For more information on this topic, see “A New Frontier: Monetary Policy with Ample Reserves.”

Suggested by Scott Wolla.

View on FRED, series used in this post: DFEDTARL, DFEDTARU, DFF, IOER

Fixing the “Textbook Lag” with FRED (Part I)

Monetary policy in a world of ample reserves

Your economics textbook may still say the Federal Reserve uses open market operations to influence the federal funds rate. But in today’s economy, the Fed uses different policy tools.

Before September 2008, when reserves were scarce, the Federal Reserve bought and sold relatively small quantities of Treasury securities to adjust the level of bank reserves and influence the federal funds rate (FFR). But we now live in an environment of ample reserves. As such, the Federal Reserve can no longer effectively influence the FFR by making small changes in the supply of those reserves. Instead, the Fed uses its newer tools—paying interest on excess reserves (IOER) and the overnight reverse repurchase agreement (ON RRP) facility—to influence the FFR.

Since December 16, 2008, the FOMC has set a target range for the FFR, rather than a specific single target, and uses the rates on IOER and the ON RRP facility to keep the FFR rate in that target range. This process has ensured that the FFR has remained between the upper limit and the lower limit of the range.

The graph above tracks the actual FFR and the upper and lower limits of the range. Our next FRED Blog post provides more details. Stay tuned…

For more information on this topic, see “A New Frontier: Monetary Policy with Ample Reserves.”

How this graph was created: Search for “federal funds rate target”; select “Federal Funds Target Range – Upper Limit,” “Federal Funds Rate – Lower Limit,” and “Effective Federal Funds Rate (daily)”; and click “Add to Graph.” Adjust the date to show the entire period: December 16, 2008, to the current date. In each case, you can adjust the colors to your liking by using the color palette in the “Edit Graph” panel’s “Format” tab.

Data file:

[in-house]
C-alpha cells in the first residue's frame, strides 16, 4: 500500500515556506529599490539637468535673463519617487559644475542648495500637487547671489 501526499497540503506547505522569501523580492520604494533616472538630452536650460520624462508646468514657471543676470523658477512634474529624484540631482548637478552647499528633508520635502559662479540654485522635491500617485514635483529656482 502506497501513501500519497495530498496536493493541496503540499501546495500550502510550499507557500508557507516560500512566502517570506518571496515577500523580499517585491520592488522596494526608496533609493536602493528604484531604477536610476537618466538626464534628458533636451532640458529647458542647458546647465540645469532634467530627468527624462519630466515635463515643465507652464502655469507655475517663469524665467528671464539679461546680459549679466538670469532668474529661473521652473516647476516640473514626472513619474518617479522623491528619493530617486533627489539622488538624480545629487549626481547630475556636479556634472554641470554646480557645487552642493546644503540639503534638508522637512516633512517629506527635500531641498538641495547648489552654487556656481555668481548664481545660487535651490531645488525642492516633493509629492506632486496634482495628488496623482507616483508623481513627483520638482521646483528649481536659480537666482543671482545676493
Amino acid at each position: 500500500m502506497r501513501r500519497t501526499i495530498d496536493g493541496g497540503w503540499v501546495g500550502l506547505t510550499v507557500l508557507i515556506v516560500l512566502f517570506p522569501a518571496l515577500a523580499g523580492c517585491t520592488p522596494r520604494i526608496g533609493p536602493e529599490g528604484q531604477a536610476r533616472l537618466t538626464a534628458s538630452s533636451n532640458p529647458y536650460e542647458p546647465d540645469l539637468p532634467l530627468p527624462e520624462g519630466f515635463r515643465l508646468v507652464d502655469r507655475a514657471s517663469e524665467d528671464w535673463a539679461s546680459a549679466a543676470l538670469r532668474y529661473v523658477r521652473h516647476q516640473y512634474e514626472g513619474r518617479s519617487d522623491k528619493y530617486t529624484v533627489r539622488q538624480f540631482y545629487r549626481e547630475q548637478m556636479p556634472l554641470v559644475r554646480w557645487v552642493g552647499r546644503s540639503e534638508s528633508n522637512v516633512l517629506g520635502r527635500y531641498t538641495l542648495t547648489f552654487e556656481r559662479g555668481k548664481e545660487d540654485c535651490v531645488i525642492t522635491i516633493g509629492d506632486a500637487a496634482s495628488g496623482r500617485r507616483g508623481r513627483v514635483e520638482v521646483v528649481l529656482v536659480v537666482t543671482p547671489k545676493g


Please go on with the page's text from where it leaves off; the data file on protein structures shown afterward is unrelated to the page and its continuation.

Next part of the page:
Suggested by Scott Wolla.

View on FRED, series used in this post: DFEDTARL, DFEDTARU, DFF

Federal funds rate: target vs. reality

The traditional policy tool of the Fed is to target the federal funds rate. Note the term target. Indeed, the Fed does not set this interest rate; rather, it sets the target and then conducts open market operations so that the overnight interest rate on funds deposited by banks at the Fed reaches that target. Obviously, reaching the target is sometimes harder to do, especially in times when there’s a lot of uncertainty in the markets. The graph above compares the target (or target band more recently) with the effective federal funds rate. While the two coincide quite well over most of the 10-year period, there are important deviations that correspond to various financial market events. Nevertheless, these deviations are short-lived, which shows that the open market operations do have the desired effect.

How this graph was created: Search for “federal funds rate” and these four series should be among the top choices. Select the daily rates and use the “Add to graph” button to add them to the graph.

Suggested by Christian Zimmermann

View on FRED, series used in this post: DFEDTAR, DFEDTARL, DFEDTARU, DFF